But having Bard and Threads in full compliance with GDPR is first priority for the EU, he says. He recognizes that user-supplied data helps tech companies train the AI systems that are increasingly central to all platforms, but he says there must be transparency about that process and limits on holding on to data.
Reynders has proposed legislation that would allow people harmed by AI systems to win compensation from technology developers. He says European lawmakers want to first pass the AI Act’s comprehensive regulations on AI systems, but that the liability proposal can’t wait long, because EU parliamentary elections next June could reshape the bloc’s priorities.
He also plans to urge tech companies to voluntarily comply with yet-to-be-passed rules such as the AI Act, which likely won’t take effect for a couple of years. For instance, images and videos generated with AI should have watermarks reflecting their origins, Reynders says. He also believes chatbots should be barred from answering questions on certain sensitive topics, and that hidden uses of AI in society should be disclosed to users.
Reynders’ US visit coincides with a joint win for EU and US officials. They finalized the third—and they hope, final—agreement allowing companies to store EU citizens’ data on US servers. Reynders says the deal deliberately does not force companies to store data in the EU, where cloud storage capacity is relatively limited. “Store your data locally if it’s needed for your business,” he says. “But if you need to transfer, we try very hard to be sure that the protection is traveling with the data, but that you have the opportunity to transfer the data.”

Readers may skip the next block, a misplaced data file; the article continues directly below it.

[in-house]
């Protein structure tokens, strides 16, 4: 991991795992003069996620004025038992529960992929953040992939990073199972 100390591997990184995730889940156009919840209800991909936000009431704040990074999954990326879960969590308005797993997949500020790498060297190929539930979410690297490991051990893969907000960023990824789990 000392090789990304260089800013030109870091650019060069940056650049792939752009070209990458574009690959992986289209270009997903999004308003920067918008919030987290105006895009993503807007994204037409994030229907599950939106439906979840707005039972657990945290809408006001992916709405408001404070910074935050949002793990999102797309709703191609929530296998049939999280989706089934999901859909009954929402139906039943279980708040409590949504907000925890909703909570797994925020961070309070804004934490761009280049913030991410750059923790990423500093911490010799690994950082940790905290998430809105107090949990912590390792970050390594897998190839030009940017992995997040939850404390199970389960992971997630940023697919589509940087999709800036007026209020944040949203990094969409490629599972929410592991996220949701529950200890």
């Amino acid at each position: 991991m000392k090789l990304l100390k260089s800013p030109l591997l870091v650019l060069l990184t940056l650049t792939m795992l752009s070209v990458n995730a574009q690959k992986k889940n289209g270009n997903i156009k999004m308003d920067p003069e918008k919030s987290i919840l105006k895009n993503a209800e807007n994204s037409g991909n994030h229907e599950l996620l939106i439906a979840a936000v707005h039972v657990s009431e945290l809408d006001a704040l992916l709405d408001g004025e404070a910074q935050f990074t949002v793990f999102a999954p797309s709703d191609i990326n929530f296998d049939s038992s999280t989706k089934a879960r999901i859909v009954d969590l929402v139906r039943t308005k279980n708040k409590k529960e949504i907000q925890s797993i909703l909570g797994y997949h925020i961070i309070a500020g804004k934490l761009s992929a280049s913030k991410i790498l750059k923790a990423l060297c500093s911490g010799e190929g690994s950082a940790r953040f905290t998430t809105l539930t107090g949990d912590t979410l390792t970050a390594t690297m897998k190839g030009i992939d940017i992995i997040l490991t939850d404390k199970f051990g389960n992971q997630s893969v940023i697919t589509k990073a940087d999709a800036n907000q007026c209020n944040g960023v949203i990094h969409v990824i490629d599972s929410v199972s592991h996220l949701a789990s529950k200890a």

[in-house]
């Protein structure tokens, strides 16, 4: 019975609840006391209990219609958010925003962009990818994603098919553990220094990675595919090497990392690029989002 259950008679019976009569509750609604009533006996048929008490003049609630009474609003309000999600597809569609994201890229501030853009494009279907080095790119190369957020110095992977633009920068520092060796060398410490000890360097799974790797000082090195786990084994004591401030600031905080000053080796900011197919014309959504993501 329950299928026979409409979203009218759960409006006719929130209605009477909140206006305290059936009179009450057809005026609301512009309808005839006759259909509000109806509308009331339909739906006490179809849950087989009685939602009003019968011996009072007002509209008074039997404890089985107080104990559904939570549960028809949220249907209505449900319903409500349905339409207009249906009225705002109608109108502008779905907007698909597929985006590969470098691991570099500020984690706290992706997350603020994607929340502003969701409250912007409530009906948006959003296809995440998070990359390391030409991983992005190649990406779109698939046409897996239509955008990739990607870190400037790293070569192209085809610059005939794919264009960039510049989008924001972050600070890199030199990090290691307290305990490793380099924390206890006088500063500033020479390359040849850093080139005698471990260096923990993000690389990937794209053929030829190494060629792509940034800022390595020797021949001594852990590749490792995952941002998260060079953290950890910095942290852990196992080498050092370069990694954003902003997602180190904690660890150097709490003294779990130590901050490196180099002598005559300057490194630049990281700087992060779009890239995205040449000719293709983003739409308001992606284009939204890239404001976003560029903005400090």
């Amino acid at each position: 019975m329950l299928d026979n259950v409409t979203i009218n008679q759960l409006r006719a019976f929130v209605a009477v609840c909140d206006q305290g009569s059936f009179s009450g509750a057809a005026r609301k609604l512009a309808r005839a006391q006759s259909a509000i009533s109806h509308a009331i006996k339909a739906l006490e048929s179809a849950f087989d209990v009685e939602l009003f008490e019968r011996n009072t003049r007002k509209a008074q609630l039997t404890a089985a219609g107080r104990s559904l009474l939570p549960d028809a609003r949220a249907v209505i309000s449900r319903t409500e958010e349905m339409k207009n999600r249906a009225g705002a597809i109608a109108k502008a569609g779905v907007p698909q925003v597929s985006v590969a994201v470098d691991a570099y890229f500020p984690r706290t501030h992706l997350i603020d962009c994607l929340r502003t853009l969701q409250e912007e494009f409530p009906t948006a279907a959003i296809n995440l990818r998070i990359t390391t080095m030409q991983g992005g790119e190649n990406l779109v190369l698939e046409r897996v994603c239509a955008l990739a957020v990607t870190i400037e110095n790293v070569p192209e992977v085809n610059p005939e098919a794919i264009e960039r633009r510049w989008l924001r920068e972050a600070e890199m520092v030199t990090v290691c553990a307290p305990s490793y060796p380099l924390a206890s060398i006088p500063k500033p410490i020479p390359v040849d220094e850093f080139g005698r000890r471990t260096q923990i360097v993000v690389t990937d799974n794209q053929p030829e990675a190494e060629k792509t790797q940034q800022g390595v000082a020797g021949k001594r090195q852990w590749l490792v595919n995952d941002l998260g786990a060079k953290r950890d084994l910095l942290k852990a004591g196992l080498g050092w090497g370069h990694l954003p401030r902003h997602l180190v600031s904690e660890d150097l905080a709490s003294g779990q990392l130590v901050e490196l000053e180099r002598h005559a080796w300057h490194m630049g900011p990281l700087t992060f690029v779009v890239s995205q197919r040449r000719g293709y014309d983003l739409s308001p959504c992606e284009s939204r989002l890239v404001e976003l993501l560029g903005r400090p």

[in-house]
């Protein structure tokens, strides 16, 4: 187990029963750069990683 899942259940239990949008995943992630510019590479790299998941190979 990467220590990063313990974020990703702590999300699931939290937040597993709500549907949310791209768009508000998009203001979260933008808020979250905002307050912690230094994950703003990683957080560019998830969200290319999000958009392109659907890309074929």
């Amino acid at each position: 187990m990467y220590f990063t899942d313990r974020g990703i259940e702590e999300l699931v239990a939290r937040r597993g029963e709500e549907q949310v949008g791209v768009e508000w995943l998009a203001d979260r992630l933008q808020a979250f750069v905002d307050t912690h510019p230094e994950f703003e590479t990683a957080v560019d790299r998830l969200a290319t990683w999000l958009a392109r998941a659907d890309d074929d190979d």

Two previous transfer agreements have been rejected by the EU’s top court for failing to adequately protect against US authorities prying into the data. Both those challenges were lodged by Austrian privacy activist Max Schrems, and the cases are known as Schrems I and II. Reynders this week bemoaned that some groups had built a business model around bringing cases to the EU Court of Justice. Schrems’ nonprofit organization NYOB, short for none of your business, then demanded an apology for what it described as false allegations.
Reynders tells WIRED he intended only to highlight that he had no doubt that the new agreement would end up in court. “I regret it was a sad impression for him [Schrems]. We’re happy to have a Schrems III decision, but I’m hoping it will be a positive one,” Reynders says.